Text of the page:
In the fall of 2016, Bryn Mawr College Curator Carrie Robbins approached Digital Scholarship Specialist Alicia Peaker about finding better ways to showcase student curated exhibitions of our over 50,000 artifacts and art objects. Students curate several exhibitions each year in temporary and borrowed spaces, but the labor they put into these exhibitions often disappears with the objects when they’re returned to storage. Carrie wanted to find better ways to document and promote the work the students were producing.
To address this need, we wrote and were awarded a microgrant from The Association for Computers and the Humanities to collaborate with Craig Dietrich of Scalar, a scholarly digital publishing platform. Scalar has been designed primarily for media-rich digital scholarship, but through the grant we sought to extend its applications to digital exhibitions. We achieved this by producing two new page layouts, the “scrolling path” and “people” layouts. Each of these layouts relies heavily on Scalar’s existing features and powerful flexibility. While the layouts, designed by Nathanael Roesch (Ph.D. Candidate in History of Art), were created with student curated exhibitions in mind, we hope they’ll be useful for other members of our community. To see a live version of the template, visit our test site. To see the template in action, check out The Tale of Genji. To try out the new templates on your own Scalar site, contact Alicia Peaker.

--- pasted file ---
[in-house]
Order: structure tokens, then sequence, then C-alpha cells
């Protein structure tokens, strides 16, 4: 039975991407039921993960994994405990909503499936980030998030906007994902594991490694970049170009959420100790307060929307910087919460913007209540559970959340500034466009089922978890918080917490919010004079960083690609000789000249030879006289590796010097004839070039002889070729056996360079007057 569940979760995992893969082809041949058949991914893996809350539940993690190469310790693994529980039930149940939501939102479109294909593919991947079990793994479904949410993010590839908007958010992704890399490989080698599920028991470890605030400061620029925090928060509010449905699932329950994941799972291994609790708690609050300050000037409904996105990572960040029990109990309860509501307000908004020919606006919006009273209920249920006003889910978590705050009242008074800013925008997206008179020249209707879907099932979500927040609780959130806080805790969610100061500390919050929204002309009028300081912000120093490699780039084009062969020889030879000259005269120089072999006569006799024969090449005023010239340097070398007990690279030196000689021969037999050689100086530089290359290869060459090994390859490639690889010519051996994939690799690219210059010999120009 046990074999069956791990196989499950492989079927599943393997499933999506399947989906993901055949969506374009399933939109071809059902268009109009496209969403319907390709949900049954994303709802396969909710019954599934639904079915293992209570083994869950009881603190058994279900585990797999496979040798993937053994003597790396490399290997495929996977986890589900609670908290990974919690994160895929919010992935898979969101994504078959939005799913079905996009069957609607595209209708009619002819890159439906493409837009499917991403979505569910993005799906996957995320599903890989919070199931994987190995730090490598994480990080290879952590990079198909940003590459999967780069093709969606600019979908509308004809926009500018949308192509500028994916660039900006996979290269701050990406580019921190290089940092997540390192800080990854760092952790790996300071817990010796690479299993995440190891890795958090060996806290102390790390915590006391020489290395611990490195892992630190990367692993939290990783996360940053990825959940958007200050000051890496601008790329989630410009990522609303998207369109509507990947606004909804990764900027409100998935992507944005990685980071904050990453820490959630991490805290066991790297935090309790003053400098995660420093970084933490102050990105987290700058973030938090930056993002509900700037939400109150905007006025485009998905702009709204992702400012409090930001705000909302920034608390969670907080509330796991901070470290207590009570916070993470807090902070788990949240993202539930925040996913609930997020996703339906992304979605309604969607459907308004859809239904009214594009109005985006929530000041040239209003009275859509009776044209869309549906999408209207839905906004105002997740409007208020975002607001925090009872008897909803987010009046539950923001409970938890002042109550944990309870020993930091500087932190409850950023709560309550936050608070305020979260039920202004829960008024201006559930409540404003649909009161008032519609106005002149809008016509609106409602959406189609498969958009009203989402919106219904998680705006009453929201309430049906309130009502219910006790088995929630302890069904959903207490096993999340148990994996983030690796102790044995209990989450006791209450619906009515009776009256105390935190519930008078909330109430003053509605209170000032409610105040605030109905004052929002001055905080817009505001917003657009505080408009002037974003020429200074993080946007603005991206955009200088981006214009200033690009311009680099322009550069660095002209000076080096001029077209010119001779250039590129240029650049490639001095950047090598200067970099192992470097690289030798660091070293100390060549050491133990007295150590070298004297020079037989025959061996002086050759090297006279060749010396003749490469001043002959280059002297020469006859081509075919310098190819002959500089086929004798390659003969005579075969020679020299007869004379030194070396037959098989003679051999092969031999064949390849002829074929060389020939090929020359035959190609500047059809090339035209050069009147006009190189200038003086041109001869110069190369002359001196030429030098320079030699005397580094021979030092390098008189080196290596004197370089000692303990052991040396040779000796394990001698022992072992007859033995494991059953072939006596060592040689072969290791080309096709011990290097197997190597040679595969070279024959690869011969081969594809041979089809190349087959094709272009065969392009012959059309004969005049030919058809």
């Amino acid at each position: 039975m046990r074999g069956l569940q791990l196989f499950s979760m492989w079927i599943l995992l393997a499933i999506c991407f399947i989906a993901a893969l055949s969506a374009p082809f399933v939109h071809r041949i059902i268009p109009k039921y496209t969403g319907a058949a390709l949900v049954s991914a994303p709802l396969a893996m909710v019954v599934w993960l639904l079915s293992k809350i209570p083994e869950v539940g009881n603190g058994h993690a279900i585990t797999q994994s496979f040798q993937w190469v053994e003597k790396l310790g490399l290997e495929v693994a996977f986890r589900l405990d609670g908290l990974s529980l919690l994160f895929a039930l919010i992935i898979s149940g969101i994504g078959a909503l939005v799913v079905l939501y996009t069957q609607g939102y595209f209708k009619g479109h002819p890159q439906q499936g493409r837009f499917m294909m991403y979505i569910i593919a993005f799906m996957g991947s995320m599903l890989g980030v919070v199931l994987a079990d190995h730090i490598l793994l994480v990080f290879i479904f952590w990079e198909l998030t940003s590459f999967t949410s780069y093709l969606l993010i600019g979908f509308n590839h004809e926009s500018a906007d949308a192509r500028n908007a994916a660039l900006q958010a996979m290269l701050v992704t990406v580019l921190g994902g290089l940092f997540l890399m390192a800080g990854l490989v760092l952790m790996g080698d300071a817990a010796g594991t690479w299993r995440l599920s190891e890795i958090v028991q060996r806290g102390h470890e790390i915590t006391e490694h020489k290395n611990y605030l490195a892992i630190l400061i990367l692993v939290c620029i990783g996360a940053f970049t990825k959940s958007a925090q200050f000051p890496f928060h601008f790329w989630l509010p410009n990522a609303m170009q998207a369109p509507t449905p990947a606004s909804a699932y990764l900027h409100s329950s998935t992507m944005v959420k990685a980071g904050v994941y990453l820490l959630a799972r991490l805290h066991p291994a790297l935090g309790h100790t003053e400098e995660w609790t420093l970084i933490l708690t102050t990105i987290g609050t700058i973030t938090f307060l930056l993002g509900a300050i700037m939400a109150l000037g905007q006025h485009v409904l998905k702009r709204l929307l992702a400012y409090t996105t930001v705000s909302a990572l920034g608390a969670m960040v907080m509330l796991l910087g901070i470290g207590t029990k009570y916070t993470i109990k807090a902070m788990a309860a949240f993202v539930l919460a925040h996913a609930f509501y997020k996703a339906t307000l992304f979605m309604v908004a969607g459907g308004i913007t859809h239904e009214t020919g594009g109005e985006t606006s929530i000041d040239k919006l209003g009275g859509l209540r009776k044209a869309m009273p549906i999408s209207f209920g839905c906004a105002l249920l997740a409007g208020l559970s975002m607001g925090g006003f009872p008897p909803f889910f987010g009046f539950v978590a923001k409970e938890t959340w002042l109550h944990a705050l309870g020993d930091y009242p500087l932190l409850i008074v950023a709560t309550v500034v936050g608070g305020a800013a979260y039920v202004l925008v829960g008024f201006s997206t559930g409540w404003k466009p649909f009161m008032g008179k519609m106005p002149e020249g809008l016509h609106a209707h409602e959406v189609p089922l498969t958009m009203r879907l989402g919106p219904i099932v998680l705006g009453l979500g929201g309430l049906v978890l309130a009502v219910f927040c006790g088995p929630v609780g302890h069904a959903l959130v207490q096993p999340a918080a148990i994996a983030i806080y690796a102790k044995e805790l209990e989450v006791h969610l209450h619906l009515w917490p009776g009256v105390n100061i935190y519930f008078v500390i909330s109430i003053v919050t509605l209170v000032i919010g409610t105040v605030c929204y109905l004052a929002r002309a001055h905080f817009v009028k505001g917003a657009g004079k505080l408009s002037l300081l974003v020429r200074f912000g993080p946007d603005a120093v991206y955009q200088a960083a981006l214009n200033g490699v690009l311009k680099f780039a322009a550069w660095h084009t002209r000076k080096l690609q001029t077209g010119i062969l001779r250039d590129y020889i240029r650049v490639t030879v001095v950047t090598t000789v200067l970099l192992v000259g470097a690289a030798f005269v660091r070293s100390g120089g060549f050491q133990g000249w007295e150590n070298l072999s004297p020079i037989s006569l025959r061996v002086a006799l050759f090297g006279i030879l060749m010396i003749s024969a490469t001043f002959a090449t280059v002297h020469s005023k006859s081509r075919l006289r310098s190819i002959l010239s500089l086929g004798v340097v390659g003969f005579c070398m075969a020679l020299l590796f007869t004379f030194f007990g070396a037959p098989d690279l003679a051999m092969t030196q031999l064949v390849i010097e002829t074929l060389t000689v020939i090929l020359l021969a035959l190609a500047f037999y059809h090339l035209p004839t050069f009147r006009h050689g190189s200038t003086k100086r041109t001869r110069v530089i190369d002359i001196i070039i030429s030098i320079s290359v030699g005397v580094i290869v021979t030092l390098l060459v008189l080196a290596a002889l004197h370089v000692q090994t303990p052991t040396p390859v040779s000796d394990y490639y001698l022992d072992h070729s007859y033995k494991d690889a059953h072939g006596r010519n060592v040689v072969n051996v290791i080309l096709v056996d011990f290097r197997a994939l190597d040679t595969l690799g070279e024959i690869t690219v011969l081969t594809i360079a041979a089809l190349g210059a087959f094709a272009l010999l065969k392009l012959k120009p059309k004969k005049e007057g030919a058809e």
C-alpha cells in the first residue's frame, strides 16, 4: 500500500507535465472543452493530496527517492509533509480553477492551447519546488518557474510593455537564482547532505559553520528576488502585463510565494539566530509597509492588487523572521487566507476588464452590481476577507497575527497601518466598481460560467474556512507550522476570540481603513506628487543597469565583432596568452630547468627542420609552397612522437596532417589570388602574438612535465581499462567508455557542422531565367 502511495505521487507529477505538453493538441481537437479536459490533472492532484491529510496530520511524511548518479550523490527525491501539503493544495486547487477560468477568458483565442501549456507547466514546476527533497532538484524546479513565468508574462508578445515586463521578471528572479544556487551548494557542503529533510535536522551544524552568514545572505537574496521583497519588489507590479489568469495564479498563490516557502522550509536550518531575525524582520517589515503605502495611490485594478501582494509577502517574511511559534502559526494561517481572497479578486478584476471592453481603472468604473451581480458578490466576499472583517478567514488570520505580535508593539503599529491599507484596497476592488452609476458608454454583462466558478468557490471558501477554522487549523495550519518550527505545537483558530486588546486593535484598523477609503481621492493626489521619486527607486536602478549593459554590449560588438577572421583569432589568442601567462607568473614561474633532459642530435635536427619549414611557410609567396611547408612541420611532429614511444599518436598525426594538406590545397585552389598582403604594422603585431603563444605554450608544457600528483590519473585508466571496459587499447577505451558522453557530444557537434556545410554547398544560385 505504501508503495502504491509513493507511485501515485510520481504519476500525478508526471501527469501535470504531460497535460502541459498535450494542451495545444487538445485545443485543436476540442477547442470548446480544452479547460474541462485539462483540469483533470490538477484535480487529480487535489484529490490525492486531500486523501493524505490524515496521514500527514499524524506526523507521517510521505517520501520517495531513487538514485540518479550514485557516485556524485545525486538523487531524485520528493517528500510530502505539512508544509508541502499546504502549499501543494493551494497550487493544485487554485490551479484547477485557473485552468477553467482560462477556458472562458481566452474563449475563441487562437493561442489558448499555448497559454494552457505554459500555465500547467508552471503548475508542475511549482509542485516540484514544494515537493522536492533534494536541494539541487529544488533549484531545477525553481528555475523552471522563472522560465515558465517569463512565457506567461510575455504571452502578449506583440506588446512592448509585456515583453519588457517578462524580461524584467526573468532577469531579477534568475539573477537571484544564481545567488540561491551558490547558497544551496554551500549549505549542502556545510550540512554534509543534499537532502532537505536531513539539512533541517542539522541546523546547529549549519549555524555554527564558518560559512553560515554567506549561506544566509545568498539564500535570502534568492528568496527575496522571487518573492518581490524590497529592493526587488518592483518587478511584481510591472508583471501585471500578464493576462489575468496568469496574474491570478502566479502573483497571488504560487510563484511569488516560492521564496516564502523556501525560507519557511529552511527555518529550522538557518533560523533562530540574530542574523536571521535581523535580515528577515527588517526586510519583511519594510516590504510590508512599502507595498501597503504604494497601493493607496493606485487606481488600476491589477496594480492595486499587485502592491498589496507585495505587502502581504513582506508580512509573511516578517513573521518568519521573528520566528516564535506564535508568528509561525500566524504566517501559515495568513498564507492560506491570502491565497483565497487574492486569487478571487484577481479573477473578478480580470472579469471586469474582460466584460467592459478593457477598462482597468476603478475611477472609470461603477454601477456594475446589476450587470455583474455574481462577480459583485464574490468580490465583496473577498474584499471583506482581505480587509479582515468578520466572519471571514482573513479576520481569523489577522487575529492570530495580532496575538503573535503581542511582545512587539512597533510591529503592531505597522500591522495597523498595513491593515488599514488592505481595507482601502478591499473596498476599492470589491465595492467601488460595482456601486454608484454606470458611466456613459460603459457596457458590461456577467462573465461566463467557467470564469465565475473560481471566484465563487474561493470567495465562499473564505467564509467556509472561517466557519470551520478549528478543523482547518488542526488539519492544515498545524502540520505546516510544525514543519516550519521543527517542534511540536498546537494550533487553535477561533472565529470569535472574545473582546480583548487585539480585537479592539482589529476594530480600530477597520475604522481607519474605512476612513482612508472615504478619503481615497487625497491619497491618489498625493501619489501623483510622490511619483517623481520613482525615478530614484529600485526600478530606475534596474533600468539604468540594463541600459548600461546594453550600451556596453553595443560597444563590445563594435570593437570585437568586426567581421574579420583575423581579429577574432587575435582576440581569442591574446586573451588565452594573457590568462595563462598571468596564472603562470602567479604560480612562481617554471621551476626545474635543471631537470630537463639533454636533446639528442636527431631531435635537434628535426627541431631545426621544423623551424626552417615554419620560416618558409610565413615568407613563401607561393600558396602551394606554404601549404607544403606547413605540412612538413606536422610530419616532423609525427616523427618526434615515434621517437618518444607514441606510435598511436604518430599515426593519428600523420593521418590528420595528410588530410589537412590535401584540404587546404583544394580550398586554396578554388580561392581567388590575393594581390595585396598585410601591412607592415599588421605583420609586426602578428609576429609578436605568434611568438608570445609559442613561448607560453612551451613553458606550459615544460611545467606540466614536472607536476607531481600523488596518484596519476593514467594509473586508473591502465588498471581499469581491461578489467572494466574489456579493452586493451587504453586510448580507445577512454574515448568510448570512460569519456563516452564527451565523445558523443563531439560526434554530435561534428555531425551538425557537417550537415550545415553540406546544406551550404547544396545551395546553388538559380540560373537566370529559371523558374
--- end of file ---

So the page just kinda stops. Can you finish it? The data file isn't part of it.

Further development and refinement of the Scalar Exhibition Template will continue after the grant’s conclusion. If you have questions about the template or suggestions about its improvement please direct them to Alicia Peaker.